O. W. Wilson describes slippery slope in the police department as corruption that starts with a harmless and well intentioned processes, which can lead to individuals and entire departments into accepting crimes for profit. (Delattre, 2011) In simpler terms, it’s a course of action that can lead to something unethical, unacceptable and wrong. Corruption becomes routine when officers believe that other parts of the criminal justice system are corrupt. (Delattre, 2011) An example of slippery slope, an officer is parked by a bank grabbing some lunch and he notices some men in mask coming from inside of a bank, with large bags of money. This police officer stops the masked men and makes a deal with them if they give him a portion of the money, he will let them go. The officer rationalizes that if they are arrested, they would eventually be released on bond and the cash will go to a bails bondman and for all that trouble, officer reasons that he might as well kept the money for himself. (Delattre, 2011) Another example of a slippery slope, a police officer accepts a gratuity from a perso...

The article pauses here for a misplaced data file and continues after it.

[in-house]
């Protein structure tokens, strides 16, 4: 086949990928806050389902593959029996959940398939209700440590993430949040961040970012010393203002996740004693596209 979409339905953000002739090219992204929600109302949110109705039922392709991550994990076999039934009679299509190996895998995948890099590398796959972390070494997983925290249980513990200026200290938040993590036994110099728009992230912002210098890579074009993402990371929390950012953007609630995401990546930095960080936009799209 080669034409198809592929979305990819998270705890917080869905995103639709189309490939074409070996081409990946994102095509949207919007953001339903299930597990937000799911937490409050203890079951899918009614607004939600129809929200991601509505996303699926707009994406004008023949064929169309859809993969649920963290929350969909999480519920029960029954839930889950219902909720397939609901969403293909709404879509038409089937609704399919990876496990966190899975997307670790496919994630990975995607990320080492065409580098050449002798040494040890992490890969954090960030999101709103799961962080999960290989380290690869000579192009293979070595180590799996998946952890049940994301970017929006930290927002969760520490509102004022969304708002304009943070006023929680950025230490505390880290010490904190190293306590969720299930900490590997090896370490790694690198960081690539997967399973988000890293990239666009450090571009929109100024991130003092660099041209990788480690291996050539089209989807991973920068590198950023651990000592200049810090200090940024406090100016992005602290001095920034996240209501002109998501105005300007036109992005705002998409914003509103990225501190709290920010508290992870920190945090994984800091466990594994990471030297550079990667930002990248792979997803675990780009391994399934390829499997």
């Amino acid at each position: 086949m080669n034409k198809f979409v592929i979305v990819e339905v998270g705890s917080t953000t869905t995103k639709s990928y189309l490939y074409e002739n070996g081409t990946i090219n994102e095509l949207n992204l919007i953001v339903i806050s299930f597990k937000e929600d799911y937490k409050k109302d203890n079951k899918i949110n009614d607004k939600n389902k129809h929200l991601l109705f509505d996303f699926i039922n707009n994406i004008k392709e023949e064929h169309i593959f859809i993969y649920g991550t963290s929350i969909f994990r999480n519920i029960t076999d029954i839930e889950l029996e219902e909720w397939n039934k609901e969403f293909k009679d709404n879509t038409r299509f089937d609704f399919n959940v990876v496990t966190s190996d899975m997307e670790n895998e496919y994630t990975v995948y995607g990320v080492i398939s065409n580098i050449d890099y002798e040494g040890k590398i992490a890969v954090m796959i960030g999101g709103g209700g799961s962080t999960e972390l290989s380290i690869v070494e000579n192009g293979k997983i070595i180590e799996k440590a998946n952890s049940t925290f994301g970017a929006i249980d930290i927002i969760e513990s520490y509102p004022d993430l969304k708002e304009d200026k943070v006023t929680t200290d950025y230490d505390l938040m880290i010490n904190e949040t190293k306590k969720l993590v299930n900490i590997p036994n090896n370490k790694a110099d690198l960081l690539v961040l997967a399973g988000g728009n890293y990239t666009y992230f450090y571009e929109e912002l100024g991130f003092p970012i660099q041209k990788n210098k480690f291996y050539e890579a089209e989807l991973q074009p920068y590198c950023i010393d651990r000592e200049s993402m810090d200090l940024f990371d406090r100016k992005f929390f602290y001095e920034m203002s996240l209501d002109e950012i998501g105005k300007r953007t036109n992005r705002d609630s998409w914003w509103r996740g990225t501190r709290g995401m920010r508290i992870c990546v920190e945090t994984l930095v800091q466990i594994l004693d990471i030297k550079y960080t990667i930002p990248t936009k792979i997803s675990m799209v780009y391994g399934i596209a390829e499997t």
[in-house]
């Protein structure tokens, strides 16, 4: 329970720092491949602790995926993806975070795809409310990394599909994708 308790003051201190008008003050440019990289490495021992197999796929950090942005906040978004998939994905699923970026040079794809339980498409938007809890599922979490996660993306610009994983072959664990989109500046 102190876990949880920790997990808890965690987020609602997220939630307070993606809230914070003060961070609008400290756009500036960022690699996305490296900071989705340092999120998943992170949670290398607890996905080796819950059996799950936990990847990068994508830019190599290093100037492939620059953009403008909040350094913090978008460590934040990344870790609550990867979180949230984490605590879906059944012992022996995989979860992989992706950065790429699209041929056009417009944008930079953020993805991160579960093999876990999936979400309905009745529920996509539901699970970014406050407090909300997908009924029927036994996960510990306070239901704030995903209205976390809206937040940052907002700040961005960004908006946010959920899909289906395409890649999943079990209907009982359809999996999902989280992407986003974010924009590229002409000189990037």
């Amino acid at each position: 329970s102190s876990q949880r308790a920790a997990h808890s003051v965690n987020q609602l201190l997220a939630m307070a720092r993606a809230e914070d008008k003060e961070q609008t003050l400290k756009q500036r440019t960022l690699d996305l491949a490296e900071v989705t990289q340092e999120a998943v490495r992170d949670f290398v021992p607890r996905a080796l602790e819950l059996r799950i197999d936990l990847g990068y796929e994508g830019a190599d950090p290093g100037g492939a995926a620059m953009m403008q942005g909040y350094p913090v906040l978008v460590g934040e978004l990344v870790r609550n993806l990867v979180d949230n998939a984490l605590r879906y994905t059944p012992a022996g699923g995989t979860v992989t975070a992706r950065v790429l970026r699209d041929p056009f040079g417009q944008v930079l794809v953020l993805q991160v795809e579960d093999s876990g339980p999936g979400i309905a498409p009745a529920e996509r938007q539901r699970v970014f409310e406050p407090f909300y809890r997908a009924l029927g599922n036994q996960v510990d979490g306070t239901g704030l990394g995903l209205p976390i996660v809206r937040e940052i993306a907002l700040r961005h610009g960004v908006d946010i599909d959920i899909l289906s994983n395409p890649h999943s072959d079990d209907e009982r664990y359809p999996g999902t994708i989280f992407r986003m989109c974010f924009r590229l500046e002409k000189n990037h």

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... 2011) Those poorly trained officers were convicted of the following crimes: burglary, robbery, millions of dollars in gratuity, and the conspiracy to commit murder against a drug dealer who became the state’s witness. (Delattre, 2011)
In conclusion, this essay examined three essential hypotheses that can be utilized to explain corruption among cops particularly: the society at large hypothesis, the structural or affiliation hypothesis and the rotten apple hypothesis. In addition to that, this essay also addressed the definition of slippery slope and its relation to gratuities. Gratuities are the most prolific allurement that officers face while on the job, however it comes down to the character and high ethical standard of greatness that can make the difference between a cop who is and will stay incorruptible and the cop who will eventually succumb to corruption.
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